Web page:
English version

superimpose in Visual topic

From Longman Dictionary of Contemporary Englishsuperimposesu‧per‧im‧pose /ˌsuːpərɪmˈpəʊz $ -ˈpoʊz/ verb [transitive]  1 AVON/ON TOP OFto put one picture, image, or photograph on top of another so that both can be partly seensuperimpose something on/onto something A photo of a cup of cappuccino had been superimposed on a picture of Venice.2 TOGETHERto combine two systems, ideas, opinions etc so that one influences the othersuperimpose something on/onto something Eastern themes superimposed onto Western architecturesuperimposition /ˌsuːpərɪmpəˈzɪʃən/ noun [uncountable]→ See Verb table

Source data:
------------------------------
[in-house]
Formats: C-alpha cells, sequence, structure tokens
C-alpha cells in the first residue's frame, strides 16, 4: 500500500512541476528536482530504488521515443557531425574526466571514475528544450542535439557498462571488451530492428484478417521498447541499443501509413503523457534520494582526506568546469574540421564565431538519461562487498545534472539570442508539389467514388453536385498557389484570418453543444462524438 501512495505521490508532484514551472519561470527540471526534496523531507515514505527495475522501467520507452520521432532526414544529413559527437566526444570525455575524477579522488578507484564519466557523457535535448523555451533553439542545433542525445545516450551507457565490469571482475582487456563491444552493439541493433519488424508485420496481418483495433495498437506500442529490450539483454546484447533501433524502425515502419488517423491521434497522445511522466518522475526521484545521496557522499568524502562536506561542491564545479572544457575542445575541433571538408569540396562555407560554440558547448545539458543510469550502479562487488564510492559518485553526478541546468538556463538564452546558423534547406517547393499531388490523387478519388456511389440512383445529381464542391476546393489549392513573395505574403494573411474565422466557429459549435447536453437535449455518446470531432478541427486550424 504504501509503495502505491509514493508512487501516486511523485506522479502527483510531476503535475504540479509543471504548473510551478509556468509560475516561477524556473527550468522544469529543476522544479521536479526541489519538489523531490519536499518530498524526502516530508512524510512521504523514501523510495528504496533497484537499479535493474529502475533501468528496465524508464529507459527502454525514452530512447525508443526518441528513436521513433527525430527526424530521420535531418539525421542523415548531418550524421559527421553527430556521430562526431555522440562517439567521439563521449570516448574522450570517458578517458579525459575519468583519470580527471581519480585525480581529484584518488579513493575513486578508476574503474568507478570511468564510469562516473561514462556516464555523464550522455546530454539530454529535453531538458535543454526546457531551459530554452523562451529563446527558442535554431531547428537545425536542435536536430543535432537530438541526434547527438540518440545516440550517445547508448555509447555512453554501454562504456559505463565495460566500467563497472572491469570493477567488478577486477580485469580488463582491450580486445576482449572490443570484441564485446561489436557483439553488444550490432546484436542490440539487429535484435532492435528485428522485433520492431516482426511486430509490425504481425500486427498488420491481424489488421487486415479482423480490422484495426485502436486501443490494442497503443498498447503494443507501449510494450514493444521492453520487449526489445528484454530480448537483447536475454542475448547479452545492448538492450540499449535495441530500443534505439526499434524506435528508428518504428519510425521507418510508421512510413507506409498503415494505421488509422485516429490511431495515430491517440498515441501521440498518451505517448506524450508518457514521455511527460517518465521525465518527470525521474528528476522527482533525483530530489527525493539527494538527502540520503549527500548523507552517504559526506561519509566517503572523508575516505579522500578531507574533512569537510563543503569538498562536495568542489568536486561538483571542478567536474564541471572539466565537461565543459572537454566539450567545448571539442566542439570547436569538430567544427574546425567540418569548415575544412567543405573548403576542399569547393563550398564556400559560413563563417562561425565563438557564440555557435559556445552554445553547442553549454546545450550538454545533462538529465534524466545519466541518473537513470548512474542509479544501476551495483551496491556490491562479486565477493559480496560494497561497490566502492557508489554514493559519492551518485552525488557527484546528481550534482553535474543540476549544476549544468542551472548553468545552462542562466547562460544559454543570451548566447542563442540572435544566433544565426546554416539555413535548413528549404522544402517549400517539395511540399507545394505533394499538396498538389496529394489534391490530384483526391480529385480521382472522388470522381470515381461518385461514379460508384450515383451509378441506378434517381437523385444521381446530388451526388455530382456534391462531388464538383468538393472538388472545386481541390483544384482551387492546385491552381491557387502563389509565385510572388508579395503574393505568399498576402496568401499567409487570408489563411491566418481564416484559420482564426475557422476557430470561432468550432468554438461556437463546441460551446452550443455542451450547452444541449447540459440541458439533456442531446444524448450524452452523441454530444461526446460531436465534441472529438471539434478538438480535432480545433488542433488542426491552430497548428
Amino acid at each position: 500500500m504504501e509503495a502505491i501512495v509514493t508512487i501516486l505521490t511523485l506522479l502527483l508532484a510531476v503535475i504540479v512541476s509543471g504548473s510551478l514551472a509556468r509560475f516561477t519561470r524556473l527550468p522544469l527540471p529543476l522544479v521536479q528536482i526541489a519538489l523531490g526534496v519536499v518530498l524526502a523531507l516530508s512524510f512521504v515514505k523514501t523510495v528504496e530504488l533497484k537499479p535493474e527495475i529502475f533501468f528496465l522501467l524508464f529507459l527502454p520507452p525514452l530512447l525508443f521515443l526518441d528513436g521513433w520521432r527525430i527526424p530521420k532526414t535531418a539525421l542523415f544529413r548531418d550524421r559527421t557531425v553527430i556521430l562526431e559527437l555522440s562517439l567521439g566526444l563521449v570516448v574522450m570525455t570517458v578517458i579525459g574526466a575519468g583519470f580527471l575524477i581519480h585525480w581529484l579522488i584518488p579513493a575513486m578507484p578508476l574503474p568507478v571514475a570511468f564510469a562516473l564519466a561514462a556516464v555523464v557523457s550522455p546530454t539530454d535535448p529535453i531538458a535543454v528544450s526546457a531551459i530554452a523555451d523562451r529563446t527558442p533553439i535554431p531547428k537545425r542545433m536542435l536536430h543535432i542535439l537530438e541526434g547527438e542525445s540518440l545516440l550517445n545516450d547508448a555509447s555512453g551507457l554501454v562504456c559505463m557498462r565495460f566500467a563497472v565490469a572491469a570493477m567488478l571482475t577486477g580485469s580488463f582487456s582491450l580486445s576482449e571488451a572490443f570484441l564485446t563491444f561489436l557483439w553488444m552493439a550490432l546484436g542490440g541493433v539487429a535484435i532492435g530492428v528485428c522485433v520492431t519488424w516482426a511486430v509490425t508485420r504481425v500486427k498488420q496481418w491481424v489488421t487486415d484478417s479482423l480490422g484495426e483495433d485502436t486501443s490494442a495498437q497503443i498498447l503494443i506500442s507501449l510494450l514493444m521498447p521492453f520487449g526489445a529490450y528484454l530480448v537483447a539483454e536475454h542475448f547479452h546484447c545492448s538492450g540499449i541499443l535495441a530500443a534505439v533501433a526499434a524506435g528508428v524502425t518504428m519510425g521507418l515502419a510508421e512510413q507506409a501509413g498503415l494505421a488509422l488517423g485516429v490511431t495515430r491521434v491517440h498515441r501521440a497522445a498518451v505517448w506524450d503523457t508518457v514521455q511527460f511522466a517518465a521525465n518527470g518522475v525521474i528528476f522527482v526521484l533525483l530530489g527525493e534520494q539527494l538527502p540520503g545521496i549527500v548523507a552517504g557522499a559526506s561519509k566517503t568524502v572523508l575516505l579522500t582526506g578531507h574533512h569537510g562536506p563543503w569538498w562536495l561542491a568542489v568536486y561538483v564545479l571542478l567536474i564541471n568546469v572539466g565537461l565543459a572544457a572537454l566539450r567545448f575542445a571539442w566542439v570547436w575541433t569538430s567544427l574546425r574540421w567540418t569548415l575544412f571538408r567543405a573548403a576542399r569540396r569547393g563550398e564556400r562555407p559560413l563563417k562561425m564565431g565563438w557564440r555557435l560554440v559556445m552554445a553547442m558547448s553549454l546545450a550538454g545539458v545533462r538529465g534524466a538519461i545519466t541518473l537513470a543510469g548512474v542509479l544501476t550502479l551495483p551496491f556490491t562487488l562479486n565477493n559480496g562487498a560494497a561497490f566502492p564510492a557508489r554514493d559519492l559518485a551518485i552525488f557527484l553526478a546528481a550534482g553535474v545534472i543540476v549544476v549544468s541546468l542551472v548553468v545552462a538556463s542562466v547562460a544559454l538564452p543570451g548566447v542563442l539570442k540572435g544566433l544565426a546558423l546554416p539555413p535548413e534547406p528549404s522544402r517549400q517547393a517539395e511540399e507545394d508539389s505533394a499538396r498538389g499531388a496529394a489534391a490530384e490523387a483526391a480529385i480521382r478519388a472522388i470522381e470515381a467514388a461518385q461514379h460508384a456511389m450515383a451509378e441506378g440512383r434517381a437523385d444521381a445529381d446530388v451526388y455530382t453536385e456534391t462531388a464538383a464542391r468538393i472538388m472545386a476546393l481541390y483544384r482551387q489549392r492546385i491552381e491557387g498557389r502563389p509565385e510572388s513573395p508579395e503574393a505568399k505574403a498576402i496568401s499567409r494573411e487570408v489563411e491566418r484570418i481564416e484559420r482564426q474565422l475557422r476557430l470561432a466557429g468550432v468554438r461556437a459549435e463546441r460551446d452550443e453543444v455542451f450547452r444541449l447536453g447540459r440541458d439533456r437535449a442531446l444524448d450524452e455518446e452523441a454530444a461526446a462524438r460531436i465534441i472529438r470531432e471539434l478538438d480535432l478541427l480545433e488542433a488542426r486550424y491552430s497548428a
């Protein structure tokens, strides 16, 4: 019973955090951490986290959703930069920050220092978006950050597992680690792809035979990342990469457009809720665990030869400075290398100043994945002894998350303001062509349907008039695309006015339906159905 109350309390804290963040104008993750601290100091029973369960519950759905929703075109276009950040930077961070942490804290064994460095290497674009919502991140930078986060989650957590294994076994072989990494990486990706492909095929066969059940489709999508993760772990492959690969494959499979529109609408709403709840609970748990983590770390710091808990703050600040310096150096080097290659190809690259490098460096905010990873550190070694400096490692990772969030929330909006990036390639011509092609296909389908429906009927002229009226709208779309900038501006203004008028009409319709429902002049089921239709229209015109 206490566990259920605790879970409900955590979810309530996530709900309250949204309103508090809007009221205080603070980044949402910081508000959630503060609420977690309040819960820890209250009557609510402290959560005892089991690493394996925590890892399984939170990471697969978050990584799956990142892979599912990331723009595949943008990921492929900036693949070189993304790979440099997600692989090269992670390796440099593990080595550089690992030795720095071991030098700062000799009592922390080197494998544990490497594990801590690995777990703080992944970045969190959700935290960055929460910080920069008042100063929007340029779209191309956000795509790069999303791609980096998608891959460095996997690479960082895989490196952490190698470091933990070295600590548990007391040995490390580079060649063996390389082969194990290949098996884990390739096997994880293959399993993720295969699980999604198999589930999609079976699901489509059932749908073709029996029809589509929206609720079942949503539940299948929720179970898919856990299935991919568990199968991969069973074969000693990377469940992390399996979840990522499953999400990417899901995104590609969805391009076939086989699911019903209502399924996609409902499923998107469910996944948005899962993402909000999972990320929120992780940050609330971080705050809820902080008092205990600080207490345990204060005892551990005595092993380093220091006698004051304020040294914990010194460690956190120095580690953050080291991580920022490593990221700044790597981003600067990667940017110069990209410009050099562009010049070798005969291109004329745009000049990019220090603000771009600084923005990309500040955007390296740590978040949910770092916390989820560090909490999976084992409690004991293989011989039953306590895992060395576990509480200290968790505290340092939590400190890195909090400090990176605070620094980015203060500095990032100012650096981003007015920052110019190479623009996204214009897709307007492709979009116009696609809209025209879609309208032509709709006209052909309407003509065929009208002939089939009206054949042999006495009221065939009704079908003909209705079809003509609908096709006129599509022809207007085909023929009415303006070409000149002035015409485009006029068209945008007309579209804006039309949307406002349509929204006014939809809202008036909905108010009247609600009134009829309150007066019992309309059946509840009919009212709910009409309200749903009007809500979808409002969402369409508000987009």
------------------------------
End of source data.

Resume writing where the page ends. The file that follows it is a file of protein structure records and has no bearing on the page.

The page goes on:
Examples from the Corpus
superimposeI was still conscious of the desert upon which this scene was superimposed.In both countries the crisis superimposed itself on more chronic economic problems.Jobs are artificial units superimposed on this field.The helical axes have significantly different directions in the two structures, and it is not possible to superimpose the helices.superimpose something on/onto somethingMoore has superimposed the head of an animal on a human body.Superimposing capitalism on another economic system is apt to cause problems.